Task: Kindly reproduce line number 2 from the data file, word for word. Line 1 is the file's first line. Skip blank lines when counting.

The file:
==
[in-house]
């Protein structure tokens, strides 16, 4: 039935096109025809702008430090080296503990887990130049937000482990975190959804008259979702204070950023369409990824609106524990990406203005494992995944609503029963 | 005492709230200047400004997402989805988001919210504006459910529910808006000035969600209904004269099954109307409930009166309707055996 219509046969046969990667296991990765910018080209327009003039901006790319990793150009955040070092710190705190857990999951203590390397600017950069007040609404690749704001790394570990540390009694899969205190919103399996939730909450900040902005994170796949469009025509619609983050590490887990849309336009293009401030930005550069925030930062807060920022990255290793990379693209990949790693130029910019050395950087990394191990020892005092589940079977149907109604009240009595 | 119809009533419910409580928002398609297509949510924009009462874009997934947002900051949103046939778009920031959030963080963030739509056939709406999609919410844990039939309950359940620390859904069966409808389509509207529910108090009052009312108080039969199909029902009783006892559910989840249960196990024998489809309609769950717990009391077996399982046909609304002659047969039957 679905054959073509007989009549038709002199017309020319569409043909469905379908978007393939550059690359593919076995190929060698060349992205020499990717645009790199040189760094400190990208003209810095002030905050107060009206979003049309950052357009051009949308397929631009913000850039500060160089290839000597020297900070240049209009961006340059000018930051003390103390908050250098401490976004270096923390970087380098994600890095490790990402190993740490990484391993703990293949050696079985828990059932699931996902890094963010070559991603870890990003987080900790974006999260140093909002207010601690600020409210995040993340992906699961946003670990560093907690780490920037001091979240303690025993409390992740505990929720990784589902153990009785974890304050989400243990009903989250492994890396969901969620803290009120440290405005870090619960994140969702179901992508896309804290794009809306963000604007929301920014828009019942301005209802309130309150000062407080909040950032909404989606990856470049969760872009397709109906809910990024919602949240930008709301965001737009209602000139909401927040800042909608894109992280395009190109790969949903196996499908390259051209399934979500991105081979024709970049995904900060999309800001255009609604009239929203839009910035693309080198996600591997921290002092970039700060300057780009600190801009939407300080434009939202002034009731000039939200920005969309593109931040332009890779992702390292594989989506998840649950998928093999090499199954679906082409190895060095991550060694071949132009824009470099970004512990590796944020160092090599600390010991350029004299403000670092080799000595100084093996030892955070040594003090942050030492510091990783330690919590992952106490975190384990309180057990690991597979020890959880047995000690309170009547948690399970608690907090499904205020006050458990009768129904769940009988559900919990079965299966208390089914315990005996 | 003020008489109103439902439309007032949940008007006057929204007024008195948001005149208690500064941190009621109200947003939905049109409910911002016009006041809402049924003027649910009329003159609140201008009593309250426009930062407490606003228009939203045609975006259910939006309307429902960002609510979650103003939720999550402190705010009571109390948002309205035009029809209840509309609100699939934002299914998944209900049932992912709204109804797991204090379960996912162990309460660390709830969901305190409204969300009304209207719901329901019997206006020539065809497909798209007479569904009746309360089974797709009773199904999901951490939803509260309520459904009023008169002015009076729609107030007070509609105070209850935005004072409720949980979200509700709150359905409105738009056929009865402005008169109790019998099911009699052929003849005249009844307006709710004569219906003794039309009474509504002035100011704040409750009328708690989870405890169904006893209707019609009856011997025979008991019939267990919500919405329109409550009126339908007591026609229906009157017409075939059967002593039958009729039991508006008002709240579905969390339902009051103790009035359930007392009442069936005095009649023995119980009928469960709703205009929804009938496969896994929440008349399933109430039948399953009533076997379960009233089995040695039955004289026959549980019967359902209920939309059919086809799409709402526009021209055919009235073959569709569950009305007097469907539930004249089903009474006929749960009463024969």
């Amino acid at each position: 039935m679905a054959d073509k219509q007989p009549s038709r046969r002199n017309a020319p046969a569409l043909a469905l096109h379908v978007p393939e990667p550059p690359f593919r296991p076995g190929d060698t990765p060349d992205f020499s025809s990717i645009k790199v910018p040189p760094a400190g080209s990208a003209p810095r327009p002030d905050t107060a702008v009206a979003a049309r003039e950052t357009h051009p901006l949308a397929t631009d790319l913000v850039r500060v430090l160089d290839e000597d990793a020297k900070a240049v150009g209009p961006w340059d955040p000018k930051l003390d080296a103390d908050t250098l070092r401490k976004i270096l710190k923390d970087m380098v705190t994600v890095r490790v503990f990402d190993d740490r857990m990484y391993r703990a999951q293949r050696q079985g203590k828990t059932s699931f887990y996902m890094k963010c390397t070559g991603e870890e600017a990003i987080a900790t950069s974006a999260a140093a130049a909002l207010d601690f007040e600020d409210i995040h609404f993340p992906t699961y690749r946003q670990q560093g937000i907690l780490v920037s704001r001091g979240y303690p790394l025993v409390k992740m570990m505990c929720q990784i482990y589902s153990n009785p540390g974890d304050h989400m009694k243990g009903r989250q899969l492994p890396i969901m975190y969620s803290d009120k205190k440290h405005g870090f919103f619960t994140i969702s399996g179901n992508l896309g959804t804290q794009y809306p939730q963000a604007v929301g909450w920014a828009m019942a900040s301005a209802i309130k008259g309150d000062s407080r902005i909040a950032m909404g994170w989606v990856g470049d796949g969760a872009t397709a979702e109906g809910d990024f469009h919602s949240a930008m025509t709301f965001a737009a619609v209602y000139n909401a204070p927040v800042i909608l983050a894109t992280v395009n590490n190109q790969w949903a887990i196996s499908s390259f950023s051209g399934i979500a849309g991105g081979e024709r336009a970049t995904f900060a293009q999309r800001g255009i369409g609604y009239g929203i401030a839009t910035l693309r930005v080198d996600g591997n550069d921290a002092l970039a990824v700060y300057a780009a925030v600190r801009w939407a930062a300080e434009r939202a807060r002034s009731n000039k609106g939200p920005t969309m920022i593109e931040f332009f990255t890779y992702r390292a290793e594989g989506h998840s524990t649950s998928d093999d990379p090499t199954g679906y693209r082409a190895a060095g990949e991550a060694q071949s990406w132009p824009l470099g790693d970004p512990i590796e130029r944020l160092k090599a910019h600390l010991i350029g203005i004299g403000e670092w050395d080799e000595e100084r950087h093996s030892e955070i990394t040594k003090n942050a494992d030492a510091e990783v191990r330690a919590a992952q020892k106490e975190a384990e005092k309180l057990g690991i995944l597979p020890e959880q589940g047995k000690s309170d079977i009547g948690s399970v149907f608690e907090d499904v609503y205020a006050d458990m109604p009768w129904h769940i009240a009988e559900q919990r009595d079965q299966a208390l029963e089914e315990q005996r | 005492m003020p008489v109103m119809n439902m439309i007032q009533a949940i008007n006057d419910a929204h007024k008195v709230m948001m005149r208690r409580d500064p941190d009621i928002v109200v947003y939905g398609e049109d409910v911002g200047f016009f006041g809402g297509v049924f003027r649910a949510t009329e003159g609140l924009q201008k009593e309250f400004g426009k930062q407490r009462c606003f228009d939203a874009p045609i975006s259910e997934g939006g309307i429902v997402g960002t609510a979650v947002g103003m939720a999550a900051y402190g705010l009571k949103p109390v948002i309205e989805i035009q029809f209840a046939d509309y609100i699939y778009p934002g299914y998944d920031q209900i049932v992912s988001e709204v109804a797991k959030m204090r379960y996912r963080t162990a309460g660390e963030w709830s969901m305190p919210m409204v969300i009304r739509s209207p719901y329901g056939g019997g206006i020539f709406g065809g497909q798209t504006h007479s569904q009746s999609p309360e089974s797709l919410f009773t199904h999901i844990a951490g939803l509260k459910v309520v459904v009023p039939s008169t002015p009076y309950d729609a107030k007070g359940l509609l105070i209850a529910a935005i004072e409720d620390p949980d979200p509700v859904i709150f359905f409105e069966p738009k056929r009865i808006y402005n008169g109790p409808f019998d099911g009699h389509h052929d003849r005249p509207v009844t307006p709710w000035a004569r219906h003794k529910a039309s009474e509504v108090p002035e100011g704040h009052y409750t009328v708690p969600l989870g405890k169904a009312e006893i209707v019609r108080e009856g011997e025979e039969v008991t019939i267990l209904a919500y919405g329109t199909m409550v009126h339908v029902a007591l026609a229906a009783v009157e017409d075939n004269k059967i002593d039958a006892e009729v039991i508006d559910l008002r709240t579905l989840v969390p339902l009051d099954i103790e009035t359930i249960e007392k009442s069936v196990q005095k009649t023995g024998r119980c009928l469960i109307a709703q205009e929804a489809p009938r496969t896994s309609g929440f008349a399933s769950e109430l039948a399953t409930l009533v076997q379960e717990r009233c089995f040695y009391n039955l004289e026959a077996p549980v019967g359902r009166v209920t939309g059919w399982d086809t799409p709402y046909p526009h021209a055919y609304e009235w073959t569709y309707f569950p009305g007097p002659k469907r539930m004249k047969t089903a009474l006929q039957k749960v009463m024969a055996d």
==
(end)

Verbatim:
């Protein structure tokens, strides 16, 4: 039935096109025809702008430090080296503990887990130049937000482990975190959804008259979702204070950023369409990824609106524990990406203005494992995944609503029963 | 005492709230200047400004997402989805988001919210504006459910529910808006000035969600209904004269099954109307409930009166309707055996 219509046969046969990667296991990765910018080209327009003039901006790319990793150009955040070092710190705190857990999951203590390397600017950069007040609404690749704001790394570990540390009694899969205190919103399996939730909450900040902005994170796949469009025509619609983050590490887990849309336009293009401030930005550069925030930062807060920022990255290793990379693209990949790693130029910019050395950087990394191990020892005092589940079977149907109604009240009595 | 119809009533419910409580928002398609297509949510924009009462874009997934947002900051949103046939778009920031959030963080963030739509056939709406999609919410844990039939309950359940620390859904069966409808389509509207529910108090009052009312108080039969199909029902009783006892559910989840249960196990024998489809309609769950717990009391077996399982046909609304002659047969039957 679905054959073509007989009549038709002199017309020319569409043909469905379908978007393939550059690359593919076995190929060698060349992205020499990717645009790199040189760094400190990208003209810095002030905050107060009206979003049309950052357009051009949308397929631009913000850039500060160089290839000597020297900070240049209009961006340059000018930051003390103390908050250098401490976004270096923390970087380098994600890095490790990402190993740490990484391993703990293949050696079985828990059932699931996902890094963010070559991603870890990003987080900790974006999260140093909002207010601690600020409210995040993340992906699961946003670990560093907690780490920037001091979240303690025993409390992740505990929720990784589902153990009785974890304050989400243990009903989250492994890396969901969620803290009120440290405005870090619960994140969702179901992508896309804290794009809306963000604007929301920014828009019942301005209802309130309150000062407080909040950032909404989606990856470049969760872009397709109906809910990024919602949240930008709301965001737009209602000139909401927040800042909608894109992280395009190109790969949903196996499908390259051209399934979500991105081979024709970049995904900060999309800001255009609604009239929203839009910035693309080198996600591997921290002092970039700060300057780009600190801009939407300080434009939202002034009731000039939200920005969309593109931040332009890779992702390292594989989506998840649950998928093999090499199954679906082409190895060095991550060694071949132009824009470099970004512990590796944020160092090599600390010991350029004299403000670092080799000595100084093996030892955070040594003090942050030492510091990783330690919590992952106490975190384990309180057990690991597979020890959880047995000690309170009547948690399970608690907090499904205020006050458990009768129904769940009988559900919990079965299966208390089914315990005996 | 003020008489109103439902439309007032949940008007006057929204007024008195948001005149208690500064941190009621109200947003939905049109409910911002016009006041809402049924003027649910009329003159609140201008009593309250426009930062407490606003228009939203045609975006259910939006309307429902960002609510979650103003939720999550402190705010009571109390948002309205035009029809209840509309609100699939934002299914998944209900049932992912709204109804797991204090379960996912162990309460660390709830969901305190409204969300009304209207719901329901019997206006020539065809497909798209007479569904009746309360089974797709009773199904999901951490939803509260309520459904009023008169002015009076729609107030007070509609105070209850935005004072409720949980979200509700709150359905409105738009056929009865402005008169109790019998099911009699052929003849005249009844307006709710004569219906003794039309009474509504002035100011704040409750009328708690989870405890169904006893209707019609009856011997025979008991019939267990919500919405329109409550009126339908007591026609229906009157017409075939059967002593039958009729039991508006008002709240579905969390339902009051103790009035359930007392009442069936005095009649023995119980009928469960709703205009929804009938496969896994929440008349399933109430039948399953009533076997379960009233089995040695039955004289026959549980019967359902209920939309059919086809799409709402526009021209055919009235073959569709569950009305007097469907539930004249089903009474006929749960009463024969």